Uyghur, a Central Asian Turkic language, stands as a linguistic testament to the rich cultural tapestry of its speakers. According to the Chinese Main Data of the Seventh National Population Census, Uyghur is spoken by 11,624,257 Uyghurs within China, with a notable diaspora of 1-1.5 million extending mainly across Central Asia. This language serves as a key identifier for a community spread across diverse geographical locations.
The heart of the Uyghur population lies in Xinjiang, a region with historical significance often referred to as East Turkistan, Turkestan, Uyghuristan, or Chinese Turkistan. This area, like Tibet, is theoretically autonomous, implying a degree of self-governance. However, in reality, both regions face substantial constraints imposed by the central government, a circumstance that has contributed to the ongoing discourse surrounding autonomy and cultural preservation.
Xinjiang's strategic importance is underscored by its vast reserves of oil and natural gas, coupled with its geographic proximity to Central Asia and Europe, making it a pivotal trade link according to Beijing's perspective. As among the oldest Turkic-speaking peoples of Central Asia, the Uyghurs trace their roots back to the 3rd century AD, with a historical footprint including the establishment of a kingdom in the 8th century. Over time, they have navigated periods of independence. However, this importance has also been a source of contention, leading to historical episodes such as the Uyghurs briefly declaring independence in the early 20th century, only to be fully absorbed into China's Communist government in 1949.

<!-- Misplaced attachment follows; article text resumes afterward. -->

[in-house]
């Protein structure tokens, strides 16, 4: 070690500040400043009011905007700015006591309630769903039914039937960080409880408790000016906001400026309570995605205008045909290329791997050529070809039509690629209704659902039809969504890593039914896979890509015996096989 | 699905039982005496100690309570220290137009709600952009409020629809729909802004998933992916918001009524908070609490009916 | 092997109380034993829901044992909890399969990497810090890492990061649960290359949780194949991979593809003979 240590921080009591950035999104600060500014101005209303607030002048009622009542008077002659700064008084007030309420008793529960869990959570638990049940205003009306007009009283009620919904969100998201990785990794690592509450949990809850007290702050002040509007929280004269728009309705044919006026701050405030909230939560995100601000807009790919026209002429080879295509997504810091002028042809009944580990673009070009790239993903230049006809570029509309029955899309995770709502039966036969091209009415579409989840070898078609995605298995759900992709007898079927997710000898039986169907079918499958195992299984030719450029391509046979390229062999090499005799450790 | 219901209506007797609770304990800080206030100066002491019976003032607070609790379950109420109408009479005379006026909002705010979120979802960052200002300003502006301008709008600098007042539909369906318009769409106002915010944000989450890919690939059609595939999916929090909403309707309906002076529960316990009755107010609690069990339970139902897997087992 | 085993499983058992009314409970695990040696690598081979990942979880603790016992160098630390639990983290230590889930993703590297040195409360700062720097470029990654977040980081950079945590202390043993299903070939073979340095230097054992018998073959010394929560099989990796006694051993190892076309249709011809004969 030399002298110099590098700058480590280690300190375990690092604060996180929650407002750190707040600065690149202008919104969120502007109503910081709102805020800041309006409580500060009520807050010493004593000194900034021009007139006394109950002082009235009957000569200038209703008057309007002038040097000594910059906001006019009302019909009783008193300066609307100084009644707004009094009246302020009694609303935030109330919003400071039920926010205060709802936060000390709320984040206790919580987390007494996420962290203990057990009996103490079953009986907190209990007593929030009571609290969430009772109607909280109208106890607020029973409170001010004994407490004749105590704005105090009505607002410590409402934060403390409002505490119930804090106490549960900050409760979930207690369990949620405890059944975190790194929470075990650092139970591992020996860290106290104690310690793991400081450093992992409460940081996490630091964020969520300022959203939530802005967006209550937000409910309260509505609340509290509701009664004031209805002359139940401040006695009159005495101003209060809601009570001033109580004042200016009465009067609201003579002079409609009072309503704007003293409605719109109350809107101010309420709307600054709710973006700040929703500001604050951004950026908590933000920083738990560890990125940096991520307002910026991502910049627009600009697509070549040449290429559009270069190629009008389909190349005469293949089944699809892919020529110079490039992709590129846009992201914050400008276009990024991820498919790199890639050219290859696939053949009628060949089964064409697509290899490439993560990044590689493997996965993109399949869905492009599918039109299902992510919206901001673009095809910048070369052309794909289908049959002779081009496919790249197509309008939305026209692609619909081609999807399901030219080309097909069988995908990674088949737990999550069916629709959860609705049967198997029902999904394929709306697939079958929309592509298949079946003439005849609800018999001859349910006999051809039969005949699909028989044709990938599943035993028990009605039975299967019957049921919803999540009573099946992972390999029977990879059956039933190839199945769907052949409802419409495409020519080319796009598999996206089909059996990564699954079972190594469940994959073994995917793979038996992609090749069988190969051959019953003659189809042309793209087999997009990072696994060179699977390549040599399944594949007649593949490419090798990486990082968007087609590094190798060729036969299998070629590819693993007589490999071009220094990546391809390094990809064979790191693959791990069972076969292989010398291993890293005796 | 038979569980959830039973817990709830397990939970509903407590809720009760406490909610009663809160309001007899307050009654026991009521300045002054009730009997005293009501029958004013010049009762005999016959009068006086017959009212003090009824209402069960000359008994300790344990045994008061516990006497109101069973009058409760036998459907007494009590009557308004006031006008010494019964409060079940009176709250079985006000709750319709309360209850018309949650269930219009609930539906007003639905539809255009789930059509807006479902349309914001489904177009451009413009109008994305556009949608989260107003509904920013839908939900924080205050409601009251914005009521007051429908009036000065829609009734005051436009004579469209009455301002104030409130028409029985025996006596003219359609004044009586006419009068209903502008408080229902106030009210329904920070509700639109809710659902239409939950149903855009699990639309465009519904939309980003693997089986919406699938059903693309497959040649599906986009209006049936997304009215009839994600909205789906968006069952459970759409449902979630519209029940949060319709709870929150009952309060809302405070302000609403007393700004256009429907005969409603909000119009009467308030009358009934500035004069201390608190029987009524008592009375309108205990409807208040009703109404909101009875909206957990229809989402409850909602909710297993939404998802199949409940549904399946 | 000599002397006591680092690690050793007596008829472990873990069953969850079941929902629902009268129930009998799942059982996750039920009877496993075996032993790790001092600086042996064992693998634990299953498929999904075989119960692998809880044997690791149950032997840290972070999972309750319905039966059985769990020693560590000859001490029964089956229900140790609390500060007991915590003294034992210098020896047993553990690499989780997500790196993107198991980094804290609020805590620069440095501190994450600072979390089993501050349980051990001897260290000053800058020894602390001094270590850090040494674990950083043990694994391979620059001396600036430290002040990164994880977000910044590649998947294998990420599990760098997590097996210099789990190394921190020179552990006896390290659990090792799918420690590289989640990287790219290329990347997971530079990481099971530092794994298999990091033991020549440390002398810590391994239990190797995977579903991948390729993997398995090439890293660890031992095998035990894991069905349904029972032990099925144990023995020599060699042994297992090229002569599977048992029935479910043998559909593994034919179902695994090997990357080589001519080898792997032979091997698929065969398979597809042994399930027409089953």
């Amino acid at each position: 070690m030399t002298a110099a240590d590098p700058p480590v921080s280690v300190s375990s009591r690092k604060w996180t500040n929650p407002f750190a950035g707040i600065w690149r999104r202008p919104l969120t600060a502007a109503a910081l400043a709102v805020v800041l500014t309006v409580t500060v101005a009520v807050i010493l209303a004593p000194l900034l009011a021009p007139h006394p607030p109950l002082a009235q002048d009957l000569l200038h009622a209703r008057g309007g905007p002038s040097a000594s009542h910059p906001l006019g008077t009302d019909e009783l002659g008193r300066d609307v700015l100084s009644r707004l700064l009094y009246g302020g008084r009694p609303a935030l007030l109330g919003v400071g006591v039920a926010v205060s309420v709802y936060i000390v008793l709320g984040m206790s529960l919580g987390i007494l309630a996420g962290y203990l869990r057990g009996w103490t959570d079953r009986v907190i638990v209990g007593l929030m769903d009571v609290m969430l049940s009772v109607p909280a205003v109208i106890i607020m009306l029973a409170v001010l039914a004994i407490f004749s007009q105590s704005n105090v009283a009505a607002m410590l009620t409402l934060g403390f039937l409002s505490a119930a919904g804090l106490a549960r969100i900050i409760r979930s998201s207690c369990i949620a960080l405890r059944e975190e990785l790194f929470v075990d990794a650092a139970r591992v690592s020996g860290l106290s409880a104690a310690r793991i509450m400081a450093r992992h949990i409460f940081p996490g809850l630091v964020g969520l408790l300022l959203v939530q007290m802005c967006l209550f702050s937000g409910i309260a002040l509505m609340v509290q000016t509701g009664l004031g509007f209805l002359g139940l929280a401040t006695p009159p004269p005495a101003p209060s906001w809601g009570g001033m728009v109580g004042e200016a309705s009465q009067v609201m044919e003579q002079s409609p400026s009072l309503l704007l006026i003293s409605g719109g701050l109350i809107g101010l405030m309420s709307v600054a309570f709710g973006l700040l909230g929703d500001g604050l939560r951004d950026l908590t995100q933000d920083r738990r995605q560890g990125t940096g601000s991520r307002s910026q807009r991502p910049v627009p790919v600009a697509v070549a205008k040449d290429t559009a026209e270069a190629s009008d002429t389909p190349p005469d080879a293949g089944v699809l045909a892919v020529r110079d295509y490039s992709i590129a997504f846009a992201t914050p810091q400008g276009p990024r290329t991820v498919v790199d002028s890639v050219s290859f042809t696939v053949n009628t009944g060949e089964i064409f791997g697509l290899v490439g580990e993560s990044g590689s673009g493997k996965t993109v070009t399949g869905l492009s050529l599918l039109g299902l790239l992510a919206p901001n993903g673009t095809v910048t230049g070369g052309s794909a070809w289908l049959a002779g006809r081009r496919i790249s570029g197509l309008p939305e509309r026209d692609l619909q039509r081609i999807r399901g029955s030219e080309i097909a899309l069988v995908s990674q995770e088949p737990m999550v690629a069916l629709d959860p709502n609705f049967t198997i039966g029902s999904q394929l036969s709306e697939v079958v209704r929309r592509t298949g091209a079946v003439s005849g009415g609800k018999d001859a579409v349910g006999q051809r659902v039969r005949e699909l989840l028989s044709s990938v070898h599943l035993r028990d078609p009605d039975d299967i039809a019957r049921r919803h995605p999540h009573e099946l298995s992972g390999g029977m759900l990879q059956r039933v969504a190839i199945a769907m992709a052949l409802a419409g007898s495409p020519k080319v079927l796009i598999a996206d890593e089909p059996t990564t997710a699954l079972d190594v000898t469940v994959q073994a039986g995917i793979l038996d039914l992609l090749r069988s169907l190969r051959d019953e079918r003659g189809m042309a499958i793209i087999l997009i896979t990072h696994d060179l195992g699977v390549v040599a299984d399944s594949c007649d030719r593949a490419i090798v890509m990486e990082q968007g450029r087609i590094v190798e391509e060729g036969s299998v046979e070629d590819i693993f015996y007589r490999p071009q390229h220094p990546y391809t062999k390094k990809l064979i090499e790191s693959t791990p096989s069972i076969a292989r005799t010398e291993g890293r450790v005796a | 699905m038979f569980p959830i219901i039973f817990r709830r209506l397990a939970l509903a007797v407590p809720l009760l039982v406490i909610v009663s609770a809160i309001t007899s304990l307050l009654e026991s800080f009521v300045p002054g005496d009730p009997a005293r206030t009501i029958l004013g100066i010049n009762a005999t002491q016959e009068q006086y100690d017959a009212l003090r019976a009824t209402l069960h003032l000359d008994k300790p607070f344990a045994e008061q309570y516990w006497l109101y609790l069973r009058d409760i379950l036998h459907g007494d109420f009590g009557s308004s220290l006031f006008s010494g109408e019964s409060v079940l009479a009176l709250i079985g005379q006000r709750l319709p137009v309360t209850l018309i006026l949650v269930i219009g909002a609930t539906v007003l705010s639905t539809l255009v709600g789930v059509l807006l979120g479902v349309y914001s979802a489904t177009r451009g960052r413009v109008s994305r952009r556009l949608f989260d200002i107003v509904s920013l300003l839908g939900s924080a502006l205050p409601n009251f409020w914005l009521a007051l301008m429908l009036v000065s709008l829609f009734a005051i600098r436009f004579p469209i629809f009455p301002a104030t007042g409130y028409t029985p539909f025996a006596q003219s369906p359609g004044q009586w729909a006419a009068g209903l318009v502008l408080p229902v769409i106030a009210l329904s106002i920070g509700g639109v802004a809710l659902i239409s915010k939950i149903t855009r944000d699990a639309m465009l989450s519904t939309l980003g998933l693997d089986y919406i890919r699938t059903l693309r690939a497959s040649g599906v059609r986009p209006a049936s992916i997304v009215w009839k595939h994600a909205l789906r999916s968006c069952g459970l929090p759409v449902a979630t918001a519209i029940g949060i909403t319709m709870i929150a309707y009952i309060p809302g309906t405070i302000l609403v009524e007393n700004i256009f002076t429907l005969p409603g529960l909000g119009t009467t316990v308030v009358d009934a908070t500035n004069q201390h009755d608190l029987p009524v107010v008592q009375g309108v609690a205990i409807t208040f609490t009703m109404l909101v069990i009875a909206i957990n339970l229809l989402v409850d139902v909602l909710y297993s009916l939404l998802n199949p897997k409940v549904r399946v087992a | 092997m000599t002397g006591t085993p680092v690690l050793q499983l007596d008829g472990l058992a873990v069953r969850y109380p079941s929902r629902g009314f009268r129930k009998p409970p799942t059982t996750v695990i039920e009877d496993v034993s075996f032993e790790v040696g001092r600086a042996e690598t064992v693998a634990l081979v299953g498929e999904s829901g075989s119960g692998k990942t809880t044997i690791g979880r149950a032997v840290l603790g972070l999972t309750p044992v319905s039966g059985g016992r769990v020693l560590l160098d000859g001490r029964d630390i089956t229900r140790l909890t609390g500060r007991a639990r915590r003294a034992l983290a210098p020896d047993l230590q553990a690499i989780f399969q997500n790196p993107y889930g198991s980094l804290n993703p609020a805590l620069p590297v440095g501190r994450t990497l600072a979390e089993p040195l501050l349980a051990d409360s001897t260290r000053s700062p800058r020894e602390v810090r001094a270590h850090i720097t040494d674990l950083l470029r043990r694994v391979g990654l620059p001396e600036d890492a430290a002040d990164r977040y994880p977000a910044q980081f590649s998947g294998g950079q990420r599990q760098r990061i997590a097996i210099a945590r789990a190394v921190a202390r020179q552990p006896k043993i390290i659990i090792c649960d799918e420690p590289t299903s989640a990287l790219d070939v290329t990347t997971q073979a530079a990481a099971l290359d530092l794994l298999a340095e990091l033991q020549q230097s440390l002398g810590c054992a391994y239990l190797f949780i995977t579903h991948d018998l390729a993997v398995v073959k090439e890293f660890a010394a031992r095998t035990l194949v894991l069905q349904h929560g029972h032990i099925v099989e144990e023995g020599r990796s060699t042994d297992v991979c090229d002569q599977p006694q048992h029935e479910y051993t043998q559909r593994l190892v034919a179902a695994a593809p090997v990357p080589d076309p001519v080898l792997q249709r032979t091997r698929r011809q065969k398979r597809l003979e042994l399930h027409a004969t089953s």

Linguistically, Uyghur belongs to the Turkic language family, specifically the Karluk (Southeastern) branch, sharing affinities with modern Uzbek. Characterized by agglutination and vowel harmony, Modern Uyghur exhibits distinctive features like vowel raising and lowering. Its written form utilizes a modified Arabic script, adding to the complexity and richness of its linguistic heritage.
Within Xinjiang, officially designated as the Xinjiang Uyghur Autonomous Region (XUAR), approximately 12 million Uyghurs, predominantly Muslim, navigate a delicate balance of preserving their unique language and culture. Despite being culturally and ethnically aligned with Central Asian nations, Uyghurs constitute less than half of Xinjiang's population, a demographic landscape that has undergone transformation due to a reported orchestrated migration of Han Chinese, China's ethnic majority.
To delve deeper into the multifaceted dimensions of Uyghur history, culture, and the contemporary challenges faced by the community, the following reading list offers a diverse array of perspectives:
The diverse collection of these works offers a comprehensive understanding of the Uyghur community, addressing historical, cultural, and contemporary issues from various perspectives, making it an invaluable resource for academic exploration.